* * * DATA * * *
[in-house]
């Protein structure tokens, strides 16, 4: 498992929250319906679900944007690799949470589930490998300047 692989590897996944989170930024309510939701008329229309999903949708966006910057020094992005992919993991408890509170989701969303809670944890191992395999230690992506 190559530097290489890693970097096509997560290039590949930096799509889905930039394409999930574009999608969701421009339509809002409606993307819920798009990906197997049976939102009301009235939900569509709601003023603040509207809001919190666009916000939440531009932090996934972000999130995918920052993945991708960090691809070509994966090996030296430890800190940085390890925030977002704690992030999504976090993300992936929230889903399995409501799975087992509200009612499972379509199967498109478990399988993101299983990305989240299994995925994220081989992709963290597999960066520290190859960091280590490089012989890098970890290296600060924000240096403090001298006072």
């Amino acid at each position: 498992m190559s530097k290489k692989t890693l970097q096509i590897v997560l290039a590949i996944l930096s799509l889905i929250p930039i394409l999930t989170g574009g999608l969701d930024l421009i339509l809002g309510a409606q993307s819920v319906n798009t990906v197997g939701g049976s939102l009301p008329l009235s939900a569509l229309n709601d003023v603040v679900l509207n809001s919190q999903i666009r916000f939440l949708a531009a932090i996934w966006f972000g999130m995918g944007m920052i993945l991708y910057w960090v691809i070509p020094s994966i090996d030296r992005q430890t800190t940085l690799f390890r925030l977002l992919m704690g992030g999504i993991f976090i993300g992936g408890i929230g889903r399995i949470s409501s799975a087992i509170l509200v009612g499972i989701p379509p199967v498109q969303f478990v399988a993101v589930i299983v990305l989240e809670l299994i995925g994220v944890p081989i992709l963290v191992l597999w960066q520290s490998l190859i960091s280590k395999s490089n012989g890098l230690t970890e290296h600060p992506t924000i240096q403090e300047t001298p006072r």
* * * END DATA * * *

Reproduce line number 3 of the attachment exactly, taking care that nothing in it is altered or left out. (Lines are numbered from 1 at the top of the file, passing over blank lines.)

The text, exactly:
């Amino acid at each position: 498992m190559s530097k290489k692989t890693l970097q096509i590897v997560l290039a590949i996944l930096s799509l889905i929250p930039i394409l999930t989170g574009g999608l969701d930024l421009i339509l809002g309510a409606q993307s819920v319906n798009t990906v197997g939701g049976s939102l009301p008329l009235s939900a569509l229309n709601d003023v603040v679900l509207n809001s919190q999903i666009r916000f939440l949708a531009a932090i996934w966006f972000g999130m995918g944007m920052i993945l991708y910057w960090v691809i070509p020094s994966i090996d030296r992005q430890t800190t940085l690799f390890r925030l977002l992919m704690g992030g999504i993991f976090i993300g992936g408890i929230g889903r399995i949470s409501s799975a087992i509170l509200v009612g499972i989701p379509p199967v498109q969303f478990v399988a993101v589930i299983v990305l989240e809670l299994i995925g994220v944890p081989i992709l963290v191992l597999w960066q520290s490998l190859i960091s280590k395999s490089n012989g890098l230690t970890e290296h600060p992506t924000i240096q403090e300047t001298p006072r």